Deconstructing Trailheads: Six Frames for Wilderness and a Rhetorical Intervention for Ecology

Casey R. Schmitt

This essay applies rhetorical analysis to the semantically loaded locations at trailheads, parks, and nature preserve entryways. Using the trailhead markers of the Apostle Islands National Lakeshore as a field-based case study, I identify six common rhetorical frames in the trailhead location: Distinction; Danger; Leaving Behind/Leaving "No Trace"; Stewardship; Prescribed Activity; and Trace of Tactics. I discuss how each perpetuates a problematic everyday nature-culture divide. In analyzing the rhetorical functions of physical places, I advocate for embodied critical methods and revisions to the rhetorics of nature preserves and conservancies.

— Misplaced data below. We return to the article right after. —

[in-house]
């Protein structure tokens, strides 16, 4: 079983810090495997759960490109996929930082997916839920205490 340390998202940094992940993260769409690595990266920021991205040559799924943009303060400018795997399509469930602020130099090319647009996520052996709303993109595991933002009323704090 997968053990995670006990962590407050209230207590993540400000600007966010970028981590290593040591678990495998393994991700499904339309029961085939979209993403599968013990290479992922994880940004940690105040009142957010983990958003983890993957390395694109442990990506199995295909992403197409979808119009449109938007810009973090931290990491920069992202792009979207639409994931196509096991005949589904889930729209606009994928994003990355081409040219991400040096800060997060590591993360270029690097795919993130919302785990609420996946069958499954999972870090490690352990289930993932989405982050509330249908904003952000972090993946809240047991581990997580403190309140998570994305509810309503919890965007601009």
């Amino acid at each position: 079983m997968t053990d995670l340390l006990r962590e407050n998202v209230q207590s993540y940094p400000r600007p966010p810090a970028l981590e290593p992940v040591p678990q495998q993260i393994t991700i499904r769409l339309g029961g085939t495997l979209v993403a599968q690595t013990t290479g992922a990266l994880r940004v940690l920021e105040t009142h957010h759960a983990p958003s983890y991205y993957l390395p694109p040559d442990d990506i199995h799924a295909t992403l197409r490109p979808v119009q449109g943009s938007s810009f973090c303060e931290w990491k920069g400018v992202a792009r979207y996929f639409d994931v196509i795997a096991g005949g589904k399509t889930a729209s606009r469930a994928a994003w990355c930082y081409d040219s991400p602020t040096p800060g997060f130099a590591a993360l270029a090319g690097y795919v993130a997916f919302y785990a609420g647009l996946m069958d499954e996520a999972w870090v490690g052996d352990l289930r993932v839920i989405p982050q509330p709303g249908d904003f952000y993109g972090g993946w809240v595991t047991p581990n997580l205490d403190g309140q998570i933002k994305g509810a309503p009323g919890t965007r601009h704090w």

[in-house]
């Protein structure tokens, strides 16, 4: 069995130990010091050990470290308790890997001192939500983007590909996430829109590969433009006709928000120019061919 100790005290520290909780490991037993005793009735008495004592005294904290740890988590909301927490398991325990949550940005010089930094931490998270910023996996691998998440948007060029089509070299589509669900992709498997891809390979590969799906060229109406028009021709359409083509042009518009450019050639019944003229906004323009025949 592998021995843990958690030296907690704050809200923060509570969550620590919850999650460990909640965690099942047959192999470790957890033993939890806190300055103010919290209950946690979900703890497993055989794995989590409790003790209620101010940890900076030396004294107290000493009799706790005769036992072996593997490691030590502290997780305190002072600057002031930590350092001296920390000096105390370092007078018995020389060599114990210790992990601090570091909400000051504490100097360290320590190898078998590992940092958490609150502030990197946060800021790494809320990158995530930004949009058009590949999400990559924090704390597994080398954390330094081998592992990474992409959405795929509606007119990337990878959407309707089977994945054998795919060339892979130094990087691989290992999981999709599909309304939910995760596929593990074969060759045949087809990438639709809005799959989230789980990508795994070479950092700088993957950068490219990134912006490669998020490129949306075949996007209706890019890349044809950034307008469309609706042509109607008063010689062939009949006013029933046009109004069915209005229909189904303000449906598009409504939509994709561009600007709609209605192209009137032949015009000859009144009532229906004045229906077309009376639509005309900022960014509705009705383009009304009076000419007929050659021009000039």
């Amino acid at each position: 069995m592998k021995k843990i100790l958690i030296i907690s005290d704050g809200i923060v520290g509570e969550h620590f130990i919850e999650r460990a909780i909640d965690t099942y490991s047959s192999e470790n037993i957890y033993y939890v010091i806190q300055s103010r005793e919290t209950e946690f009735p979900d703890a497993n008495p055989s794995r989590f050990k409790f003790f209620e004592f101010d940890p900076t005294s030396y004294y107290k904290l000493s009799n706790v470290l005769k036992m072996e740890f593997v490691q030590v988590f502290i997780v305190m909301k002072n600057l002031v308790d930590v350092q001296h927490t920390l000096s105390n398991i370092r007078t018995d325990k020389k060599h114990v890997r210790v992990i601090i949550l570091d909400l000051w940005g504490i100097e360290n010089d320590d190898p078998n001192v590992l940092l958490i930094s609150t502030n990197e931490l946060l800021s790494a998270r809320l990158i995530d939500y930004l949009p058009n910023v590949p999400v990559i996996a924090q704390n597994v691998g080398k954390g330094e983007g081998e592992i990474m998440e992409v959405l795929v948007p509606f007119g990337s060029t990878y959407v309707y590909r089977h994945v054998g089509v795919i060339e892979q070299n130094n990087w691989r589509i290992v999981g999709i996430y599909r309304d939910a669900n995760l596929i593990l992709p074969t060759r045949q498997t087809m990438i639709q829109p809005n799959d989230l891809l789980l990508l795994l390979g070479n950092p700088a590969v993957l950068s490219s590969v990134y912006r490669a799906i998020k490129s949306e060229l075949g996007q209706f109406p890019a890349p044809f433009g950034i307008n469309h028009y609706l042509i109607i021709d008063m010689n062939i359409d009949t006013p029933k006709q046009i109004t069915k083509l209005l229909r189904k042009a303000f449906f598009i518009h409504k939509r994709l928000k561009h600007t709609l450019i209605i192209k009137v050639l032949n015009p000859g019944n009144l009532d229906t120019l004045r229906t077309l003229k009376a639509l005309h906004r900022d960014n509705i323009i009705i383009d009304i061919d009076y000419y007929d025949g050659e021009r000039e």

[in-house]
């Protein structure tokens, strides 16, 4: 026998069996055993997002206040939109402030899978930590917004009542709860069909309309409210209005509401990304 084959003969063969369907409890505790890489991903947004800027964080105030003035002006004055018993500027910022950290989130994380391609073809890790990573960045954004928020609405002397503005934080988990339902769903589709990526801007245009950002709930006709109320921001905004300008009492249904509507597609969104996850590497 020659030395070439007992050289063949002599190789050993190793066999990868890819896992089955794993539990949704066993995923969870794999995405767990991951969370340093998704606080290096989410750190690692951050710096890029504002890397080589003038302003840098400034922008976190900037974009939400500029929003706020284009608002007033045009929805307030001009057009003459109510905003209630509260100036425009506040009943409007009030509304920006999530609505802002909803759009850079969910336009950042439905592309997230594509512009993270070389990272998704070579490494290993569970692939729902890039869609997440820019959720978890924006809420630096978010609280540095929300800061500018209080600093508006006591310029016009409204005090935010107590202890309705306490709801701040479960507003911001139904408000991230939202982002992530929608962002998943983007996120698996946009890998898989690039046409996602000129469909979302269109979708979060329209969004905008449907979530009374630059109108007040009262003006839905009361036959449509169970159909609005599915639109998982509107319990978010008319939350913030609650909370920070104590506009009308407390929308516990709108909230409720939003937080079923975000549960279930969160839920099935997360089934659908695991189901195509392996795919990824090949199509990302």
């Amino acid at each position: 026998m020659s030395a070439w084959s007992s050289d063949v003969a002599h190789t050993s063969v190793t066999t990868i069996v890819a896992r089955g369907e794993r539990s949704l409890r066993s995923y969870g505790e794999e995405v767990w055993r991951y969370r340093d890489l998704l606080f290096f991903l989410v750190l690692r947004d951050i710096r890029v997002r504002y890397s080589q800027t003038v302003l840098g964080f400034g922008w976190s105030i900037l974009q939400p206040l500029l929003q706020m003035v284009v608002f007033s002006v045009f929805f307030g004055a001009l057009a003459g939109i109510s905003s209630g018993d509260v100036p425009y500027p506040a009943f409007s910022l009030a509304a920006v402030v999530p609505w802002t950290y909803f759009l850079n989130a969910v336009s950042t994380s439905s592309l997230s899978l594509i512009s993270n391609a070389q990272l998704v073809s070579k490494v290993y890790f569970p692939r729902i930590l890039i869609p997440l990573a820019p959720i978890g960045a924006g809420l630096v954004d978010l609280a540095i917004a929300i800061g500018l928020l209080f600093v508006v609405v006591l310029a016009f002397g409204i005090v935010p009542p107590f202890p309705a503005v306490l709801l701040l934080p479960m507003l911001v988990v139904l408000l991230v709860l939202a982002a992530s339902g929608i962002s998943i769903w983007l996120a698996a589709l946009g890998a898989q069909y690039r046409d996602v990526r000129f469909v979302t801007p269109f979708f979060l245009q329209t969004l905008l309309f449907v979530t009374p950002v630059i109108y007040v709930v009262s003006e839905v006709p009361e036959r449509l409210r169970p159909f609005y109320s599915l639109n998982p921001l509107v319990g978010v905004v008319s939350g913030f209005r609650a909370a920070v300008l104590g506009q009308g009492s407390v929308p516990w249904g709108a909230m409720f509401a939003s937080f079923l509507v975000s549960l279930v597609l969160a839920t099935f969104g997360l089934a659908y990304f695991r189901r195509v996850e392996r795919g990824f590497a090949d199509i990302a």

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Casey R. Schmitt is Assistant Professor of Communication at Lakeland College. He teaches rhetoric and communication, with a personal research focus in environmental narrative, ecological debate, and ethnographic fieldwork, especially in stories of wilderness and natural spaces.